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Financial obligations regarding the division of marital assets

by | Feb 11, 2017 | Property And Asset Division

The negotiation of property division can be quick and easy for couples seeking an amicable dissolution of a marriage that has not accrued any property like a house, car or large ticket items. However, splitting up real property that can hold sentimental value can be a complicated discussion. Reaching a consensus on what constitutes a fair and equitable division of assets is a delicate balancing act that hinges on complex valuation and debt assumption that can place heavy financial burdens on one party or the other.

It is important to realize that while an agreement may have been reached between the two parties, following State divorce laws, this does not constitute a binding contract until a judge decrees the documents. Likewise, if the pair cannot reach an agreement on dividing assets, then a court may pass judgment on what is a fair division. Typically, this judicial intervention might be limited to those items that cannot be agreed upon by the divorcing couples but might also extend to any assets acquired during the marriage.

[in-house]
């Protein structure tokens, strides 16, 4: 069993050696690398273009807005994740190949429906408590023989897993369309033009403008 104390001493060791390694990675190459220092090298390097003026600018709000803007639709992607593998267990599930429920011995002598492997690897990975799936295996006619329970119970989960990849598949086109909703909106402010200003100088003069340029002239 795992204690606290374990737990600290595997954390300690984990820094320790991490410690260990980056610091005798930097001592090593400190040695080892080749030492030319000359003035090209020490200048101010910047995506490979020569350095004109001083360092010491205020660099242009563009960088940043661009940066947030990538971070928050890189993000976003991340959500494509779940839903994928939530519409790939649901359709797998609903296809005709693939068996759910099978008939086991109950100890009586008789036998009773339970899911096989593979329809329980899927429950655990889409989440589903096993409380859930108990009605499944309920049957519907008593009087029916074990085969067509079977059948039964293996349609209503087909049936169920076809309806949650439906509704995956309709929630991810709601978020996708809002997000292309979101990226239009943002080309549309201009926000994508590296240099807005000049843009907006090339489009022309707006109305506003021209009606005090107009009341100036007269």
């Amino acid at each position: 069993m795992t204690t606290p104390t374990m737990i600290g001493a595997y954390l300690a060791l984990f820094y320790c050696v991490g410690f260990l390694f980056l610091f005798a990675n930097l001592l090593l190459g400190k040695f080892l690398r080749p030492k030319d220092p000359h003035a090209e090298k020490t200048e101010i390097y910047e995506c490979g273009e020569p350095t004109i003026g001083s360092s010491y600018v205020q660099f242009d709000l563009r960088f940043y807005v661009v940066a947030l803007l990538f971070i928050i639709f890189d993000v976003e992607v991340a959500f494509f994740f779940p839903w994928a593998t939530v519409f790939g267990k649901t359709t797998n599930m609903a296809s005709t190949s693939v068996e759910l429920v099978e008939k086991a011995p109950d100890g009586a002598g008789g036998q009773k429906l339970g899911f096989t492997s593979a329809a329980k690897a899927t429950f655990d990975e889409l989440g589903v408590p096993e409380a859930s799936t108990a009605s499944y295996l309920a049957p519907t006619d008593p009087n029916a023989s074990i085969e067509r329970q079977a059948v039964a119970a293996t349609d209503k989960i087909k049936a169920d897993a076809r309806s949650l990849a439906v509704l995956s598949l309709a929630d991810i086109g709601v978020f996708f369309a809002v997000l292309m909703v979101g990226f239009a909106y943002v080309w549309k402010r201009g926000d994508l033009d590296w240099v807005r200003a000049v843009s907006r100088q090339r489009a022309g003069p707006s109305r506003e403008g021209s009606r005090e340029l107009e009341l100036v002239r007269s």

In the case of communal property such as a house, the value of the assets can be split between the two parties so that one individual can buy out the other to avoid liquidation of the family home. In this situation, an assessment of the property value is a critical component to reaching an equitable division of assets. Whatever the property, circumstances can often play an important factor in determining what a marital dissolution agreement can look like.

The complexities of property division can be difficult to work through when you factor in the emotional and sentimental value of the equitation. Seeking the advice of a licensed and experienced divorce attorney can help you navigate through the division process. Expert advice, early on in the negotiations allows you to be aware of the financial obligations that you can be assuming during the divorce and help you avoid costly mistakes.